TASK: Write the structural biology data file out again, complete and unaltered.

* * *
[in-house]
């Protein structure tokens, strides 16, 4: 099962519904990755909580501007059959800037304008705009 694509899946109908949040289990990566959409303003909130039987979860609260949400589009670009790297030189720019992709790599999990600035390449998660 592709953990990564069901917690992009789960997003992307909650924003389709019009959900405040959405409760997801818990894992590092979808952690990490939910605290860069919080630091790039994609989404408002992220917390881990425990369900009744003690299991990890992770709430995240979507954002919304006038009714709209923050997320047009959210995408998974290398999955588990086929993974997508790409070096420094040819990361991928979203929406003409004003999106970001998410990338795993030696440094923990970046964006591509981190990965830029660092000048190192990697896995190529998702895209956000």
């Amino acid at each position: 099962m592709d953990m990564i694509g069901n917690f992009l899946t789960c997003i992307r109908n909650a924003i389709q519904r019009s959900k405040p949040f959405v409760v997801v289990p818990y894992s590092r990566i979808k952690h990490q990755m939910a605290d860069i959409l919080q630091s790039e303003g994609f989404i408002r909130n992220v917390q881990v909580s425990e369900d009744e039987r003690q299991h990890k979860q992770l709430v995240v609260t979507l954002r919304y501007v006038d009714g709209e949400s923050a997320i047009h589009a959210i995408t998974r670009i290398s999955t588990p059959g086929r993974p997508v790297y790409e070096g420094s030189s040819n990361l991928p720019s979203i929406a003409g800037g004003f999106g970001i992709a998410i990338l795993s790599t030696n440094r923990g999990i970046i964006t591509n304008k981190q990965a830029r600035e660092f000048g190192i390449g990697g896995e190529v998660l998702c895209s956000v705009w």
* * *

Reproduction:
[in-house]
């Protein structure tokens, strides 16, 4: 099962519904990755909580501007059959800037304008705009 694509899946109908949040289990990566959409303003909130039987979860609260949400589009670009790297030189720019992709790599999990600035390449998660 592709953990990564069901917690992009789960997003992307909650924003389709019009959900405040959405409760997801818990894992590092979808952690990490939910605290860069919080630091790039994609989404408002992220917390881990425990369900009744003690299991990890992770709430995240979507954002919304006038009714709209923050997320047009959210995408998974290398999955588990086929993974997508790409070096420094040819990361991928979203929406003409004003999106970001998410990338795993030696440094923990970046964006591509981190990965830029660092000048190192990697896995190529998702895209956000």
């Amino acid at each position: 099962m592709d953990m990564i694509g069901n917690f992009l899946t789960c997003i992307r109908n909650a924003i389709q519904r019009s959900k405040p949040f959405v409760v997801v289990p818990y894992s590092r990566i979808k952690h990490q990755m939910a605290d860069i959409l919080q630091s790039e303003g994609f989404i408002r909130n992220v917390q881990v909580s425990e369900d009744e039987r003690q299991h990890k979860q992770l709430v995240v609260t979507l954002r919304y501007v006038d009714g709209e949400s923050a997320i047009h589009a959210i995408t998974r670009i290398s999955t588990p059959g086929r993974p997508v790297y790409e070096g420094s030189s040819n990361l991928p720019s979203i929406a003409g800037g004003f999106g970001i992709a998410i990338l795993s790599t030696n440094r923990g999990i970046i964006t591509n304008k981190q990965a830029r600035e660092f000048g190192i390449g990697g896995e190529v998660l998702c895209s956000v705009w």